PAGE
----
According to Foucault, these socio-political structures that regulate the actions of the body are a reflection of the state’s biopower – its ability to make live and letting die. Health becomes an aspect of biopolitics (the regulation of life and death by the state) by virtue of its concern for procreation, birth, mortality, level of health and life expectancy. Yet, it does not account for chronic illness such as endometriosis and the associated experience of pain. What instigates limited response is its impact upon fertility, highlighting the limited (and economically driven) focus of the state (e.g. birth rates and productivity) upon the female body. Fundamentally, it reveals the objectification and reduction the female body to ‘mother. Foucault’s biopolitics highlights the knowledge and power structures that ‘favour’ some diseases, such as cancer, over others, such as endometriosis, by virtue of their indiscriminate nature. It reasserts hierarchical structures that marginalises the health of women by virtue of its limited impact upon the state. For endometriosis to be considered worthy of response, we must shift the socio-political structures founded upon biopolitics to a politics that considers the standard and experience of living.

Gender: The Marginalisation of Womens Bodies
Whilst there has been increasing progress in gender equality within society, the general omission of several aspects of the female experience, such as periods and reproductive health continue to marginalise women’s bodies. They present structural hurdles within society that undermine awareness of endometriosis and its treatment. If we turn to the seminal work of Simone de Beauvoir, The Second Sex, we see woman identified as other and more crucially as object. This distinction from the agency of man emphasises the systemic subordination and marginalisation of woman’s body. Where it fails to serve the purpose of procreation – that woman-as-object is supposed to fulfil – she is considered defective or incomplete. What is interesting is the lack of desire to overcome this basic function of the female body. Societal norms identify woman-as-object/woman-as-mother lead to women themselves also identifying themselves in terms of defectiveness. This entrenches the notion of ‘otherness’ upon the female body. The lack of research on endometriosis raises questions regarding the (f)utility of fixing defective female bodies and the value placed upon them. If the patriarchal society continues to identify women as objects and subordinate them in relation to the power and agency of man, then this disparity will continue.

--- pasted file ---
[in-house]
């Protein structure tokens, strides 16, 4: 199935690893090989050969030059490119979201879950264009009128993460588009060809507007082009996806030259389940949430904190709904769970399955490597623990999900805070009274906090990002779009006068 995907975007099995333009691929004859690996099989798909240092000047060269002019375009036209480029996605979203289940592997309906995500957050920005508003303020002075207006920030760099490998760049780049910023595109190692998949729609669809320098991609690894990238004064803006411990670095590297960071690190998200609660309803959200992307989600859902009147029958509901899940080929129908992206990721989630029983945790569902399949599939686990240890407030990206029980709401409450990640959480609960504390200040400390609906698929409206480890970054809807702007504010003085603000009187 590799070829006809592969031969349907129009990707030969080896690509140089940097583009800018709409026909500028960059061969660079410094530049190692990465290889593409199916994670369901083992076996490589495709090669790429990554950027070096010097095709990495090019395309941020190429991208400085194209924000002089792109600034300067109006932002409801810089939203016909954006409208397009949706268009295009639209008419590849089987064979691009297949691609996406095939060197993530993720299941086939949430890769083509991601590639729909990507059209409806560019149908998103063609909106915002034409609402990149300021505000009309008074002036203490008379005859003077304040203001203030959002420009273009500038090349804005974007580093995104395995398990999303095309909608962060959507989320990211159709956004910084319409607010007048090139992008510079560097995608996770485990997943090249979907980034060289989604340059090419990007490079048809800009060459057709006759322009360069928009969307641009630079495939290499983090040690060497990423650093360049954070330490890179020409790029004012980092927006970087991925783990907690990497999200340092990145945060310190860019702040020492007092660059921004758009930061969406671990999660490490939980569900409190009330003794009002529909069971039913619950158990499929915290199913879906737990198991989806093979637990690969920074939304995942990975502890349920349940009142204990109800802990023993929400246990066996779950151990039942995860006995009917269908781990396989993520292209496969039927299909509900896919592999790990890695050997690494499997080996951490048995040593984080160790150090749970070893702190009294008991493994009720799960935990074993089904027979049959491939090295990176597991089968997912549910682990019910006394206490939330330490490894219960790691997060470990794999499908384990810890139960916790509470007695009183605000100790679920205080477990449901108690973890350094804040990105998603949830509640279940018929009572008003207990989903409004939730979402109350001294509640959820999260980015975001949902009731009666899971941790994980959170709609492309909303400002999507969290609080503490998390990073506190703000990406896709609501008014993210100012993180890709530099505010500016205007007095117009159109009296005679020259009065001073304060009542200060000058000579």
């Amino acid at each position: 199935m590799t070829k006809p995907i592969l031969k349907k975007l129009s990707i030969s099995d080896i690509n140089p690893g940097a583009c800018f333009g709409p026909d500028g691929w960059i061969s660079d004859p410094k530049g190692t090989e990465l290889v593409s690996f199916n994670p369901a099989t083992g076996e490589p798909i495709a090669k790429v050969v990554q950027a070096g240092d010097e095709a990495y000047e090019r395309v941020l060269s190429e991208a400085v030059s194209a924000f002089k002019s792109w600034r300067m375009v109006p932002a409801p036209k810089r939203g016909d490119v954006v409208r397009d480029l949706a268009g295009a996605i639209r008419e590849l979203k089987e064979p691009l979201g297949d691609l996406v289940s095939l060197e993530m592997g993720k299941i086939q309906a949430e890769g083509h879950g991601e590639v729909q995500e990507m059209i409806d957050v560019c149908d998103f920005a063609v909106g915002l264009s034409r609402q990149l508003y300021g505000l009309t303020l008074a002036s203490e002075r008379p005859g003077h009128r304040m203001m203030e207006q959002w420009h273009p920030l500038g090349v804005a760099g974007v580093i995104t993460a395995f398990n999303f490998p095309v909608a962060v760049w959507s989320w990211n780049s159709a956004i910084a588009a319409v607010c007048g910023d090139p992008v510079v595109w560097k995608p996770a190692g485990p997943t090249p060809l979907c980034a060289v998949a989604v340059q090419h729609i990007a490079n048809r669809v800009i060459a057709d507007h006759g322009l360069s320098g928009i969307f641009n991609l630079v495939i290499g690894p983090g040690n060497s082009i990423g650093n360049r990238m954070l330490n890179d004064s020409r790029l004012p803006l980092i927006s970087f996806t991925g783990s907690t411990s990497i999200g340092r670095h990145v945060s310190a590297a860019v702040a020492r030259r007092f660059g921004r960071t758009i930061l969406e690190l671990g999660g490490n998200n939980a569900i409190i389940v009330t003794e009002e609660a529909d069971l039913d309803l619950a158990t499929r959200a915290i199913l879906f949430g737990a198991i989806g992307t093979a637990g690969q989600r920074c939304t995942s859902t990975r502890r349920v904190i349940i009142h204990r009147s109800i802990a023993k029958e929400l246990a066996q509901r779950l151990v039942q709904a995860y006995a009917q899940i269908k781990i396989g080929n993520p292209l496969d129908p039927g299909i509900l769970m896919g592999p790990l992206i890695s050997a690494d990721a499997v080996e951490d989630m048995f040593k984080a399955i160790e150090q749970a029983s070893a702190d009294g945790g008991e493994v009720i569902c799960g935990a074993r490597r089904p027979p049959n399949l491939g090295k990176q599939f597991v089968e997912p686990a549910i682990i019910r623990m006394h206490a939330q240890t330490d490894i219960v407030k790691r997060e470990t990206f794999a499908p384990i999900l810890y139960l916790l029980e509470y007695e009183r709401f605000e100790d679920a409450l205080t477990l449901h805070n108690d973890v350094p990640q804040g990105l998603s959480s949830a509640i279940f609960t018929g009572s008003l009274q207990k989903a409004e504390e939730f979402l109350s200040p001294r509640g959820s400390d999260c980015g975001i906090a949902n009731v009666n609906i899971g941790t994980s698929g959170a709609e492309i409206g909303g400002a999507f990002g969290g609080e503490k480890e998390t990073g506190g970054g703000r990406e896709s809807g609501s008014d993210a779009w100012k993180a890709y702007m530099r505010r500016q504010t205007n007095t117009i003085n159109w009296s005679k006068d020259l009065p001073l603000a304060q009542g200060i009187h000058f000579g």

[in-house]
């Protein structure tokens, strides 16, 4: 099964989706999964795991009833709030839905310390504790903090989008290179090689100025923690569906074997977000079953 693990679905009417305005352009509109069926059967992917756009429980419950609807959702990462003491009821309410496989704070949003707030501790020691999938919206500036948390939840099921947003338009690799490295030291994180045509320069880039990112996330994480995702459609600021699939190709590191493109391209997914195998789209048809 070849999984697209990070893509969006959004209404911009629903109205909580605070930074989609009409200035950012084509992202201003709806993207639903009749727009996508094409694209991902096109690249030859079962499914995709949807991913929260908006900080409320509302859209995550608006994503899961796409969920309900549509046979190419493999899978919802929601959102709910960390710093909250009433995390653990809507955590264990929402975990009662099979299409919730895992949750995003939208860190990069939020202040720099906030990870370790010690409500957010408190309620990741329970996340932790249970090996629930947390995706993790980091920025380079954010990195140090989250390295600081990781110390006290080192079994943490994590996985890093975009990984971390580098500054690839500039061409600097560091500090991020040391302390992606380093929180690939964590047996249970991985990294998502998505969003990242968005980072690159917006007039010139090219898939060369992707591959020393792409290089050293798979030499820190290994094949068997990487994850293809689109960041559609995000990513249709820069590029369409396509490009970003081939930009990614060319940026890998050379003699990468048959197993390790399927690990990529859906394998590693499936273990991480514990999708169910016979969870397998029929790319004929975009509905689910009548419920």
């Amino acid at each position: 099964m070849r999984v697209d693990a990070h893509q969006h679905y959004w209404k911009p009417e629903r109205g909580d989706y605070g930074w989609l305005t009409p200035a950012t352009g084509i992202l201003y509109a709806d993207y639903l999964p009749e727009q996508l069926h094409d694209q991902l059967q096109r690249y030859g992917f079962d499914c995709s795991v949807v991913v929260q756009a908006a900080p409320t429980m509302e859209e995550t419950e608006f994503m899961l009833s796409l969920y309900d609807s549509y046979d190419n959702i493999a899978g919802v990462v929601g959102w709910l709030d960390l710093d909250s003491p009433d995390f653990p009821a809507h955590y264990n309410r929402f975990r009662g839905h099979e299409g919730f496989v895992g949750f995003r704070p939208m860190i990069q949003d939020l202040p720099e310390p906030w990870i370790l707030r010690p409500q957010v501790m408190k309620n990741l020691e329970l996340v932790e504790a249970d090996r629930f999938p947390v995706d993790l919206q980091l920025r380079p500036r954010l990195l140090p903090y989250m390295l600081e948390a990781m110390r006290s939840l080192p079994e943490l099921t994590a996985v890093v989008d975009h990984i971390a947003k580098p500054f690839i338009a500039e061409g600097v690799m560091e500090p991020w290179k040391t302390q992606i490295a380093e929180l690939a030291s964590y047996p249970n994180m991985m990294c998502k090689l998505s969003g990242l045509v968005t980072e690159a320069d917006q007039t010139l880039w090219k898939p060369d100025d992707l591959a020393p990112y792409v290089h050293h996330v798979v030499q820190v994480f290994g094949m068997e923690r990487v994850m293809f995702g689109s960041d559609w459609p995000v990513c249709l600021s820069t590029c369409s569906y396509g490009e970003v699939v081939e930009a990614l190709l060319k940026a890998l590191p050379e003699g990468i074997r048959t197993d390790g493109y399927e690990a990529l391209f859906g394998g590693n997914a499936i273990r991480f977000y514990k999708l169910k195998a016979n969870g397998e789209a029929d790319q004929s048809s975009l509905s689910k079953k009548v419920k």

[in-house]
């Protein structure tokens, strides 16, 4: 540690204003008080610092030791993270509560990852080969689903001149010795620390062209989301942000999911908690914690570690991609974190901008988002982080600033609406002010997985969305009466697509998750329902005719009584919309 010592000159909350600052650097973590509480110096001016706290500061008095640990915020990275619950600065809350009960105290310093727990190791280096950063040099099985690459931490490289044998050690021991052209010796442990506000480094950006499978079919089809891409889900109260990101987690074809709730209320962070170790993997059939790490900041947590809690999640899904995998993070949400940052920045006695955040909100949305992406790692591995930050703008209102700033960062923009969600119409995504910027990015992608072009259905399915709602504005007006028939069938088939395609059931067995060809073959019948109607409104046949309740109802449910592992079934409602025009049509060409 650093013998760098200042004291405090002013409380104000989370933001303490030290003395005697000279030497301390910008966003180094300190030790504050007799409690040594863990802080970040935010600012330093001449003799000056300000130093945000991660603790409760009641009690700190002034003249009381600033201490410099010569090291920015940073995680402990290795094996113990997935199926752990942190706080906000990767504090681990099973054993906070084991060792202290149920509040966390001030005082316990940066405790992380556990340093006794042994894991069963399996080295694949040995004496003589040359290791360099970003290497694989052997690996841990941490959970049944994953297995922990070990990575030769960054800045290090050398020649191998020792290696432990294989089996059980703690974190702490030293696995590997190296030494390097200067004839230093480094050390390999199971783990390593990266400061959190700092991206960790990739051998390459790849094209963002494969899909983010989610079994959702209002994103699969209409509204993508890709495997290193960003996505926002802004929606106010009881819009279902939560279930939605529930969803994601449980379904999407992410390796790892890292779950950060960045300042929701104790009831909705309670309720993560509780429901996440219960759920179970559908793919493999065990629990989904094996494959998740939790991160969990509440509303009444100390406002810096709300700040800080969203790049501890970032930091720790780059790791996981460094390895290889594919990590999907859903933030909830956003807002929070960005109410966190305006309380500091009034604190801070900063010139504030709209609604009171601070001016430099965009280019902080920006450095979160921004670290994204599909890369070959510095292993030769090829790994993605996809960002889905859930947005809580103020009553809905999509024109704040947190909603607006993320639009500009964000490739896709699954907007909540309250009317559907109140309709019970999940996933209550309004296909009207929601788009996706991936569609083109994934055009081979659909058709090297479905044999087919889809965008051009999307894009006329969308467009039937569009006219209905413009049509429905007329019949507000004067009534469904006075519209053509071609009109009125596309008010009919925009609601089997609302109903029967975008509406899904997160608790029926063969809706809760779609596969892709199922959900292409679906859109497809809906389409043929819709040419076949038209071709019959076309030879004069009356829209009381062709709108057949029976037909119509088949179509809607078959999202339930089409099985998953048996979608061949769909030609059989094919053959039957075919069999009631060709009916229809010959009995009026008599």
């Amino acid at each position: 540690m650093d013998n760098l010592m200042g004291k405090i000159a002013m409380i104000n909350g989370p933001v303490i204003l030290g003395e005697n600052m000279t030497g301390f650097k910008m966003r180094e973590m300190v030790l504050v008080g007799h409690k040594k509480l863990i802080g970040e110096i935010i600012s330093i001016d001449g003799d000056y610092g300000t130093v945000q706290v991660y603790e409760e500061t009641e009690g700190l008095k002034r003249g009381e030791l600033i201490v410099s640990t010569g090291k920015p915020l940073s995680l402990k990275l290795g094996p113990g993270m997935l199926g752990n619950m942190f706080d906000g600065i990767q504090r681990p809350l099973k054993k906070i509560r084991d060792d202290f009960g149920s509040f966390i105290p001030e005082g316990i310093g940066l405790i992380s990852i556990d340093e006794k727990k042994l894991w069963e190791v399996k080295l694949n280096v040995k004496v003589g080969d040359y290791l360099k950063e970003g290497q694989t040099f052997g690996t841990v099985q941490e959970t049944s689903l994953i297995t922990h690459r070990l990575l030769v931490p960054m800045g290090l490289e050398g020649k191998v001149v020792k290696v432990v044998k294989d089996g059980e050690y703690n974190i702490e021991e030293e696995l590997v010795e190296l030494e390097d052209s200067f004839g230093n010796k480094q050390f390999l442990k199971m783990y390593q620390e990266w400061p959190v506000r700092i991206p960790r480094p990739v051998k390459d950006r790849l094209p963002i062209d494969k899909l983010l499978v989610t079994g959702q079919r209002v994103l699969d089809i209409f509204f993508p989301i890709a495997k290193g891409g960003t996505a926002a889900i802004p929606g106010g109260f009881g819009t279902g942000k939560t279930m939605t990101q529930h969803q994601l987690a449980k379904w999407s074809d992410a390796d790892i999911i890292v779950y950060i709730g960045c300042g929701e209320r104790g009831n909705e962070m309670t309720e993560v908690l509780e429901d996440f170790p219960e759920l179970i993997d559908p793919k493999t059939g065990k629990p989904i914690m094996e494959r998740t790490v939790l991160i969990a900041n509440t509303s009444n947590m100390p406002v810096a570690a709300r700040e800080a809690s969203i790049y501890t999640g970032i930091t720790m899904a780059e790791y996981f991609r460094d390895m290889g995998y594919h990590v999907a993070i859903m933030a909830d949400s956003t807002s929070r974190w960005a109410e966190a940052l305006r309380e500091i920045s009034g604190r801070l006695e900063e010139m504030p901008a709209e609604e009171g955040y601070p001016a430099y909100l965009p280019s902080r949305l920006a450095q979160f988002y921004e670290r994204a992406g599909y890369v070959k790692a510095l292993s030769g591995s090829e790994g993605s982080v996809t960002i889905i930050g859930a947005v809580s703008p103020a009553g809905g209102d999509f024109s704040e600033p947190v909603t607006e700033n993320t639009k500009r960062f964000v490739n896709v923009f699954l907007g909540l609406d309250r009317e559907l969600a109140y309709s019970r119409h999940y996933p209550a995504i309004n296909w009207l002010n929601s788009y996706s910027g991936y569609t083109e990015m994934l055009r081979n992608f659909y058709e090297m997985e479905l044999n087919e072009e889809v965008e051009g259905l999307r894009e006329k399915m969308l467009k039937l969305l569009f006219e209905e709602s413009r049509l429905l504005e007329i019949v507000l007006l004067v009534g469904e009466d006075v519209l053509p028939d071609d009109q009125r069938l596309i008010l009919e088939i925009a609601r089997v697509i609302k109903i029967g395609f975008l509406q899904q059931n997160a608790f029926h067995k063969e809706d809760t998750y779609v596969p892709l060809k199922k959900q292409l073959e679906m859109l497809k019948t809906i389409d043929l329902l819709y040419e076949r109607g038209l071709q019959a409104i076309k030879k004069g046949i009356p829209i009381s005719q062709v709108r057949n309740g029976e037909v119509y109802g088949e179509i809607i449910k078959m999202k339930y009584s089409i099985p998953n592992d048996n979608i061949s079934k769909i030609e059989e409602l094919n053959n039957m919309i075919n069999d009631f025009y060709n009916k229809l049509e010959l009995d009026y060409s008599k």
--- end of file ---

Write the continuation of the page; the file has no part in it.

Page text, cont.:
Race: The Marginalisation of Asian Womens Bodies
Differentiation of the female body reveals the racialized impact of endometriosis. Medical research has found that the disease is prevalent in Asian women and least prevalent in black women. Each of these facts reveals a racial dynamic to the treatment of the disease. In the first instance, questions may be posed over a possible correlation between the lack of research and cure, and the race of the predominant sufferers. Does the fact that Asian women disproportionately suffer from endometriosis, in comparison to white women, mean that their bodies are less valued?

In the second instance, questions may be posed with regards to racial bias against black women as a cause of under-reporting and lack of diagnoses. Zoanne Clack, in an article in National Geographic (January 2020), conveyed the undermining of women of colour’s experience of pain. The assertion that endometriosis is less prevalent in black women could more accurately be interpreted as less black women are diagnosed with endometriosis as their experience of pain is questioned or dismissed. Further, with scientific research establishing endometriosis to be less prevalent in black women, there will be a reticence to recognise symptoms in black women due to the established demographics. Central to these points is the social construction of pain and its sufferers. Noting the racialized nature of society and medical science subordination of the experience of pain of Asian and black women further inhibits our understanding of the disease and its possible solution.

Bringing the female body to the fore allows us to comprehend the multiple levels of marginalisation and subordination that occurs. The structural and systemic ignorance of a chronic illness that affects 2% of the world’s population on the basis that it fails to impact the constructed universal man, damns the health and everyday experience of women. Fundamentally, we see a society unwilling to engage with biological realities of womanhood and the racial biases that exist. We see a society that cherishes the individual as long as it contributes to the biopower of the state and can be addressed and treated on mass. The marginalisation of endometriosis is rooted in the subordination of women’s bodies, of their experiences and health in a biopolitical, patriarchal, heteronormative and racialized society. Awareness, research, and cure will only be achieved if we re-orientate the socio-political structures of society and elevate women to be seen, heard and believed.


Sameera Khalfey is an international relations theorist at the University of Birmingham.

Image Credit: Fuschia Foot